The cafe will be open during the Moody Center’s public hours and is operated by Salento, which also runs locations at Brochstein Pavilion and in Rice Village. serena liu / thresher


A new cafe on campus has joined Coffeehouse as a caffeinated study spot. The Moody Center for the Arts opened a new cafe on Friday, according to Alison Weaver, executive director of the Moody Center. “The cafe, like the Moody, is a creative, open space, available to everyone,” Weaver said. The cafe is open from Tuesday to Saturday, 10 a.m. to 5 p.m., similar to the Moody Center’s public hours. The cafe does not currently accept Tetra, but is actively working with Housing and Dining to implement the payment system, according to Weaver. Salento, which has locations in Rice Village and Brochstein Pavilion, operates the cafe, according to Weaver. The cafe offers an assortment of dishes including a smoked

salmon wrap and a kale and cabbage salad and features a laptop bar with wifi, Weaver said. There is seating inside the cafe area, outside on the lantern terrace and in the second floor lounge. Food and drink are allowed throughout the building, except in the Brown Foundation Gallery. According to Weaver, the most unique element of the cafe is the art in the space. The cafe has two acrylic panels by American artist Gordon Terry, Weaver said. The first panel, “Objects of Infinite Scrutiny, Fetishization, and Wonder,” is designed to show living organisms, while the second, “Anatomy of a Phenomenon,” reflects the relationship between “things seen and unseen.” Jones College freshman Alex Deyanov said a cafe at Moody is an excellent idea. “Moody is somewhat removed from the rest of campus, so having a cafe there provides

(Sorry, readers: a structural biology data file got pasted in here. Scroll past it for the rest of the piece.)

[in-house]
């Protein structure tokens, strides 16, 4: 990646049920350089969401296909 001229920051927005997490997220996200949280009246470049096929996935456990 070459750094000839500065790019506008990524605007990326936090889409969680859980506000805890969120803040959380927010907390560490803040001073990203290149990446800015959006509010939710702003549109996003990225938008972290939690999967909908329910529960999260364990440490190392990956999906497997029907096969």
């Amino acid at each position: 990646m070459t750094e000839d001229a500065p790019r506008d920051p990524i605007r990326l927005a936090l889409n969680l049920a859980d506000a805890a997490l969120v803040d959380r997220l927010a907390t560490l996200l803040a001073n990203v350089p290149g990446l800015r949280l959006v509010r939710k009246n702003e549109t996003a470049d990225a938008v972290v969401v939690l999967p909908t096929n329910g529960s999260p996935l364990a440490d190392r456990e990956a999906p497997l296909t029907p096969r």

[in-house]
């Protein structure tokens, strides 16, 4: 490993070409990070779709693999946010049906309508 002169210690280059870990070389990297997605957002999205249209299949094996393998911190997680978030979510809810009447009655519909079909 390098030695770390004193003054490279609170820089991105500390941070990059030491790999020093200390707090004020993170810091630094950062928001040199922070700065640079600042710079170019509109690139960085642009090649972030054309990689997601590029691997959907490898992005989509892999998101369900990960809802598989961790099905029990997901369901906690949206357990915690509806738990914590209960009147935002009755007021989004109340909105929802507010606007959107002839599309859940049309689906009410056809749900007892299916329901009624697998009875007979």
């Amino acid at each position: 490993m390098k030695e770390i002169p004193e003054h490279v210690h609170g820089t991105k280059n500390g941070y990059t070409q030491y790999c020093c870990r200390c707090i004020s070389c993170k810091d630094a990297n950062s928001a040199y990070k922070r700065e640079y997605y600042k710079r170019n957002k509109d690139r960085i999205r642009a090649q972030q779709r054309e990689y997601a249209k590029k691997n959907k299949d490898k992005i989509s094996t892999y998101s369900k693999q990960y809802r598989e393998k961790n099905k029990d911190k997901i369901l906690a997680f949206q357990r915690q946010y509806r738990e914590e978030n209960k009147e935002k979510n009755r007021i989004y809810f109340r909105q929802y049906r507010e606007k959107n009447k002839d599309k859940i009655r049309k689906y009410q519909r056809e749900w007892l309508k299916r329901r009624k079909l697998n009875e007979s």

incentives to stay and do my work,” Deyanov said. “While I enjoy the art and aesthetic of the place immensely, I rarely stay there long.” Grace Tan, a Brown College freshman, said she didn’t know that the Moody Center had food. “I think I’d only go there if I was in the area,” Tan said. “The Moody Center does look like a good place to study though.” Sid Richardson College senior Luis Zelaya, who works at Coffeehouse, said he was not aware there was a cafe. “I mean, I’m all in on there being multiple places to get coffee,” Zelaya said. “I’ve been so-so on the Moody Center as a whole because I think it’s located in an inconvenient area, but I think pairing art and coffee has some merit to it. They both have a lot of love and a lot of care put into them. In a way, it’s similar to Coffeehouse.”